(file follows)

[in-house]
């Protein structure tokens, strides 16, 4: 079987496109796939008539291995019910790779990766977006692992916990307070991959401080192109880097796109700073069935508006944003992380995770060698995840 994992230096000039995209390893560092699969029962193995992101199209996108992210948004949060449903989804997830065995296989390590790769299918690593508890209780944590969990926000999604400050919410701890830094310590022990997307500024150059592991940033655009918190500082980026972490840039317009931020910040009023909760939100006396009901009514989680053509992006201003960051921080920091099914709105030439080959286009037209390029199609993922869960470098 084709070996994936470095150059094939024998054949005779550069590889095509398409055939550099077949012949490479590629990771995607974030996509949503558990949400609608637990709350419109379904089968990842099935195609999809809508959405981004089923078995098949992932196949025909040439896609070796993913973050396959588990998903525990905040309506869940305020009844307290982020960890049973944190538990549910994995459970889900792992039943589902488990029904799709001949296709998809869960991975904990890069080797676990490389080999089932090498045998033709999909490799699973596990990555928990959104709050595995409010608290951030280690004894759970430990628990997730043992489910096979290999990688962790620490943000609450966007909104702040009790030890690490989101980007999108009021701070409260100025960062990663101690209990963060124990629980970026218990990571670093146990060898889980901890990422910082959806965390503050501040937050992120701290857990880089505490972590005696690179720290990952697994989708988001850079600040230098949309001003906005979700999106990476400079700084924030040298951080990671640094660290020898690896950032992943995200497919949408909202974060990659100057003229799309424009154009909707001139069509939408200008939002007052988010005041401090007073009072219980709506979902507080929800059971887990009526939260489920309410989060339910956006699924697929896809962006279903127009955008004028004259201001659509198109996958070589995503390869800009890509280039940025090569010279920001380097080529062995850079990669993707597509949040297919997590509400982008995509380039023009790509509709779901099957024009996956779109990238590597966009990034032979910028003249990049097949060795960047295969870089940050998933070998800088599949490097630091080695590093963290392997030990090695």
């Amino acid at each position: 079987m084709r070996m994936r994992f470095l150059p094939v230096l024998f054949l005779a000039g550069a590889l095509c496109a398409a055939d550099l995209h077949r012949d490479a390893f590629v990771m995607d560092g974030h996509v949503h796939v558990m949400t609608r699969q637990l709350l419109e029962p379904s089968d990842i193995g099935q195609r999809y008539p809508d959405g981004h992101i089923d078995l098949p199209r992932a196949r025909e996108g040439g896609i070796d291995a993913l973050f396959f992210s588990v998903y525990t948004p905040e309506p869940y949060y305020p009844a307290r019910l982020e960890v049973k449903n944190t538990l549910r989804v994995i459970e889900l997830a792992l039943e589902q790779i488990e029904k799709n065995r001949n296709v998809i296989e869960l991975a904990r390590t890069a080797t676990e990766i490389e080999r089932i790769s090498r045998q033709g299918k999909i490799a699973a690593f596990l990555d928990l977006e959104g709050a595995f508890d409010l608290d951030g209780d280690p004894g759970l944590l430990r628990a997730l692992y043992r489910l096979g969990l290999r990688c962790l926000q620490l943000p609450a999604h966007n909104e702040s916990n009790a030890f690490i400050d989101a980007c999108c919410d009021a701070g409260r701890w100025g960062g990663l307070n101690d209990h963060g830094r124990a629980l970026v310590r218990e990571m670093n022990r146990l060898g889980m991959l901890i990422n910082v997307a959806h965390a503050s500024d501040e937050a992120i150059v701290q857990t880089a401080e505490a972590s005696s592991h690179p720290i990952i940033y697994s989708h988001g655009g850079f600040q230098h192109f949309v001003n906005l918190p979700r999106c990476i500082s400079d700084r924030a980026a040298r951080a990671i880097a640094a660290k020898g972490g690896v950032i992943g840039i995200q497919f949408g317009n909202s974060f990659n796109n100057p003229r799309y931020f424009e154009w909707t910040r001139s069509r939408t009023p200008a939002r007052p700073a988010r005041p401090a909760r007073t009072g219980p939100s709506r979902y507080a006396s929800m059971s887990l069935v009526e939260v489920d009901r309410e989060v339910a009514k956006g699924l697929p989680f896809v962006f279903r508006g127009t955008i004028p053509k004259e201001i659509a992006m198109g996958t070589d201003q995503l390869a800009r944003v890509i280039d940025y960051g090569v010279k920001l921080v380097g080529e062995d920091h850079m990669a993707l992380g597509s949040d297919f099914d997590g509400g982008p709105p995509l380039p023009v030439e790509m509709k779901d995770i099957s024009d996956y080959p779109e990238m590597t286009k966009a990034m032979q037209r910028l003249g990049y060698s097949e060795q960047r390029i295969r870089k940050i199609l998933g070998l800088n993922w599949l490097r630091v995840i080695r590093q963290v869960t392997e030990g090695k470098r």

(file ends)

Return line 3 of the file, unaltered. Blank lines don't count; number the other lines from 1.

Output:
């Amino acid at each position: 079987m084709r070996m994936r994992f470095l150059p094939v230096l024998f054949l005779a000039g550069a590889l095509c496109a398409a055939d550099l995209h077949r012949d490479a390893f590629v990771m995607d560092g974030h996509v949503h796939v558990m949400t609608r699969q637990l709350l419109e029962p379904s089968d990842i193995g099935q195609r999809y008539p809508d959405g981004h992101i089923d078995l098949p199209r992932a196949r025909e996108g040439g896609i070796d291995a993913l973050f396959f992210s588990v998903y525990t948004p905040e309506p869940y949060y305020p009844a307290r019910l982020e960890v049973k449903n944190t538990l549910r989804v994995i459970e889900l997830a792992l039943e589902q790779i488990e029904k799709n065995r001949n296709v998809i296989e869960l991975a904990r390590t890069a080797t676990e990766i490389e080999r089932i790769s090498r045998q033709g299918k999909i490799a699973a690593f596990l990555d928990l977006e959104g709050a595995f508890d409010l608290d951030g209780d280690p004894g759970l944590l430990r628990a997730l692992y043992r489910l096979g969990l290999r990688c962790l926000q620490l943000p609450a999604h966007n909104e702040s916990n009790a030890f690490i400050d989101a980007c999108c919410d009021a701070g409260r701890w100025g960062g990663l307070n101690d209990h963060g830094r124990a629980l970026v310590r218990e990571m670093n022990r146990l060898g889980m991959l901890i990422n910082v997307a959806h965390a503050s500024d501040e937050a992120i150059v701290q857990t880089a401080e505490a972590s005696s592991h690179p720290i990952i940033y697994s989708h988001g655009g850079f600040q230098h192109f949309v001003n906005l918190p979700r999106c990476i500082s400079d700084r924030a980026a040298r951080a990671i880097a640094a660290k020898g972490g690896v950032i992943g840039i995200q497919f949408g317009n909202s974060f990659n796109n100057p003229r799309y931020f424009e154009w909707t910040r001139s069509r939408t009023p200008a939002r007052p700073a988010r005041p401090a909760r007073t009072g219980p939100s709506r979902y507080a006396s929800m059971s887990l069935v009526e939260v489920d009901r309410e989060v339910a009514k956006g699924l697929p989680f896809v962006f279903r508006g127009t955008i004028p053509k004259e201001i659509a992006m198109g996958t070589d201003q995503l390869a800009r944003v890509i280039d940025y960051g090569v010279k920001l921080v380097g080529e062995d920091h850079m990669a993707l992380g597509s949040d297919f099914d997590g509400g982008p709105p995509l380039p023009v030439e790509m509709k779901d995770i099957s024009d996956y080959p779109e990238m590597t286009k966009a990034m032979q037209r910028l003249g990049y060698s097949e060795q960047r390029i295969r870089k940050i199609l998933g070998l800088n993922w599949l490097r630091v995840i080695r590093q963290v869960t392997e030990g090695k470098r």